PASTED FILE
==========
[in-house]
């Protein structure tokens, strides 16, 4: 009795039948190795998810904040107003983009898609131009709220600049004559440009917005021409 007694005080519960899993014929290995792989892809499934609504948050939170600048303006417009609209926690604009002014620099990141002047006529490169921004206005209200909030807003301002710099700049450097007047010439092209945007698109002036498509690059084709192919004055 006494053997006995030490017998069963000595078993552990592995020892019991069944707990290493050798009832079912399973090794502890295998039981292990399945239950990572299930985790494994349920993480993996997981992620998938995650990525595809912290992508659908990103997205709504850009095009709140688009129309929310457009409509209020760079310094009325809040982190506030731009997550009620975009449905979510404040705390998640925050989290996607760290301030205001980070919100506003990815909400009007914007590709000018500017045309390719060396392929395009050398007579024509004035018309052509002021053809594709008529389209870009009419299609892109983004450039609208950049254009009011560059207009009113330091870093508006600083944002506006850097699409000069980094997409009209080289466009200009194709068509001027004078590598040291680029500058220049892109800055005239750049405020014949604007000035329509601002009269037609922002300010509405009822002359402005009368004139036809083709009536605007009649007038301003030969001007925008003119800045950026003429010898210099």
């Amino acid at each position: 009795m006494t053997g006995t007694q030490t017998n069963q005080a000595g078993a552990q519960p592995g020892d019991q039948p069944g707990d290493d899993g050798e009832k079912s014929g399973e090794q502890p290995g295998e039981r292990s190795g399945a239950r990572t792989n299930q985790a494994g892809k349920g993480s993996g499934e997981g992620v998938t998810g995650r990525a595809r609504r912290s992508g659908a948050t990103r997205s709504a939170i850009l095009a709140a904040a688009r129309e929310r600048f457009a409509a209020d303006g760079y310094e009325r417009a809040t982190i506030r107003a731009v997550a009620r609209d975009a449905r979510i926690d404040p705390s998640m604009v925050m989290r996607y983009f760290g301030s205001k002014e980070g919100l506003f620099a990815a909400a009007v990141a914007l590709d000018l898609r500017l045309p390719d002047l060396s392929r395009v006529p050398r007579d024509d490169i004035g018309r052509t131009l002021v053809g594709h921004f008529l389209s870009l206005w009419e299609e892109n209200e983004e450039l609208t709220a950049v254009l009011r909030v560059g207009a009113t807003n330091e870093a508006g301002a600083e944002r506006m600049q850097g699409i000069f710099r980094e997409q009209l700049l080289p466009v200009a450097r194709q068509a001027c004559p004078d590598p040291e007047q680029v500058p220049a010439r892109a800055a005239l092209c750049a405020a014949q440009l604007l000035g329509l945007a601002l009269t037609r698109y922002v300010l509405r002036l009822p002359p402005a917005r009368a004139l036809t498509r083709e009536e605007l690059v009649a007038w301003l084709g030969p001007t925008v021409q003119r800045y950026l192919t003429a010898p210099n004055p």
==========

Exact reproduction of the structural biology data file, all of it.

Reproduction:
[in-house]
């Protein structure tokens, strides 16, 4: 009795039948190795998810904040107003983009898609131009709220600049004559440009917005021409 007694005080519960899993014929290995792989892809499934609504948050939170600048303006417009609209926690604009002014620099990141002047006529490169921004206005209200909030807003301002710099700049450097007047010439092209945007698109002036498509690059084709192919004055 006494053997006995030490017998069963000595078993552990592995020892019991069944707990290493050798009832079912399973090794502890295998039981292990399945239950990572299930985790494994349920993480993996997981992620998938995650990525595809912290992508659908990103997205709504850009095009709140688009129309929310457009409509209020760079310094009325809040982190506030731009997550009620975009449905979510404040705390998640925050989290996607760290301030205001980070919100506003990815909400009007914007590709000018500017045309390719060396392929395009050398007579024509004035018309052509002021053809594709008529389209870009009419299609892109983004450039609208950049254009009011560059207009009113330091870093508006600083944002506006850097699409000069980094997409009209080289466009200009194709068509001027004078590598040291680029500058220049892109800055005239750049405020014949604007000035329509601002009269037609922002300010509405009822002359402005009368004139036809083709009536605007009649007038301003030969001007925008003119800045950026003429010898210099």
């Amino acid at each position: 009795m006494t053997g006995t007694q030490t017998n069963q005080a000595g078993a552990q519960p592995g020892d019991q039948p069944g707990d290493d899993g050798e009832k079912s014929g399973e090794q502890p290995g295998e039981r292990s190795g399945a239950r990572t792989n299930q985790a494994g892809k349920g993480s993996g499934e997981g992620v998938t998810g995650r990525a595809r609504r912290s992508g659908a948050t990103r997205s709504a939170i850009l095009a709140a904040a688009r129309e929310r600048f457009a409509a209020d303006g760079y310094e009325r417009a809040t982190i506030r107003a731009v997550a009620r609209d975009a449905r979510i926690d404040p705390s998640m604009v925050m989290r996607y983009f760290g301030s205001k002014e980070g919100l506003f620099a990815a909400a009007v990141a914007l590709d000018l898609r500017l045309p390719d002047l060396s392929r395009v006529p050398r007579d024509d490169i004035g018309r052509t131009l002021v053809g594709h921004f008529l389209s870009l206005w009419e299609e892109n209200e983004e450039l609208t709220a950049v254009l009011r909030v560059g207009a009113t807003n330091e870093a508006g301002a600083e944002r506006m600049q850097g699409i000069f710099r980094e997409q009209l700049l080289p466009v200009a450097r194709q068509a001027c004559p004078d590598p040291e007047q680029v500058p220049a010439r892109a800055a005239l092209c750049a405020a014949q440009l604007l000035g329509l945007a601002l009269t037609r698109y922002v300010l509405r002036l009822p002359p402005a917005r009368a004139l036809t498509r083709e009536e605007l690059v009649a007038w301003l084709g030969p001007t925008v021409q003119r800045y950026l192919t003429a010898p210099n004055p």